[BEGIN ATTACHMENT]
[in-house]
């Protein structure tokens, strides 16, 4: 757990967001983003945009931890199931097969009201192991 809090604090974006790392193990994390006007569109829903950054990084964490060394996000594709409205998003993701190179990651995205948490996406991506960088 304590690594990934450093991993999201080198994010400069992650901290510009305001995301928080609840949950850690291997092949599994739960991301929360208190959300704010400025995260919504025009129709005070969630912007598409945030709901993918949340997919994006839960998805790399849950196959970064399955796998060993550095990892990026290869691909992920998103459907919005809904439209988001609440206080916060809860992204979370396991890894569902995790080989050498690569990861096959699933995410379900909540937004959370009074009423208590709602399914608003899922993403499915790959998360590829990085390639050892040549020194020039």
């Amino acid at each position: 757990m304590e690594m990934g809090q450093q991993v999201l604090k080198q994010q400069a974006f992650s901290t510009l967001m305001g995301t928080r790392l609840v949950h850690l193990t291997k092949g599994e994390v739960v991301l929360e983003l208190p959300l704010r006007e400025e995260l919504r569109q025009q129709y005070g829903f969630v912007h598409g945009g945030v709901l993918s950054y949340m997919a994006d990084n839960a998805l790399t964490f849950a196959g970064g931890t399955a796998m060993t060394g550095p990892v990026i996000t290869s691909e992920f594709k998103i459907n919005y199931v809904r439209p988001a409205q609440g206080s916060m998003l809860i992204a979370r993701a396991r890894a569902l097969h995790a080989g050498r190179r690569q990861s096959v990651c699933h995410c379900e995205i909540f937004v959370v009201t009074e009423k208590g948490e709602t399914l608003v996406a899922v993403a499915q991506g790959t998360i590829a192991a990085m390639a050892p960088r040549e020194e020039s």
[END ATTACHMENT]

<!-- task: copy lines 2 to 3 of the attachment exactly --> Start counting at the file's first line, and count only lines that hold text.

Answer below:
């Protein structure tokens, strides 16, 4: 757990967001983003945009931890199931097969009201192991 809090604090974006790392193990994390006007569109829903950054990084964490060394996000594709409205998003993701190179990651995205948490996406991506960088 304590690594990934450093991993999201080198994010400069992650901290510009305001995301928080609840949950850690291997092949599994739960991301929360208190959300704010400025995260919504025009129709005070969630912007598409945030709901993918949340997919994006839960998805790399849950196959970064399955796998060993550095990892990026290869691909992920998103459907919005809904439209988001609440206080916060809860992204979370396991890894569902995790080989050498690569990861096959699933995410379900909540937004959370009074009423208590709602399914608003899922993403499915790959998360590829990085390639050892040549020194020039």
């Amino acid at each position: 757990m304590e690594m990934g809090q450093q991993v999201l604090k080198q994010q400069a974006f992650s901290t510009l967001m305001g995301t928080r790392l609840v949950h850690l193990t291997k092949g599994e994390v739960v991301l929360e983003l208190p959300l704010r006007e400025e995260l919504r569109q025009q129709y005070g829903f969630v912007h598409g945009g945030v709901l993918s950054y949340m997919a994006d990084n839960a998805l790399t964490f849950a196959g970064g931890t399955a796998m060993t060394g550095p990892v990026i996000t290869s691909e992920f594709k998103i459907n919005y199931v809904r439209p988001a409205q609440g206080s916060m998003l809860i992204a979370r993701a396991r890894a569902l097969h995790a080989g050498r190179r690569q990861s096959v990651c699933h995410c379900e995205i909540f937004v959370v009201t009074e009423k208590g948490e709602t399914l608003v996406a899922v993403a499915q991506g790959t998360i590829a192991a990085m390639a050892p960088r040549e020194e020039s």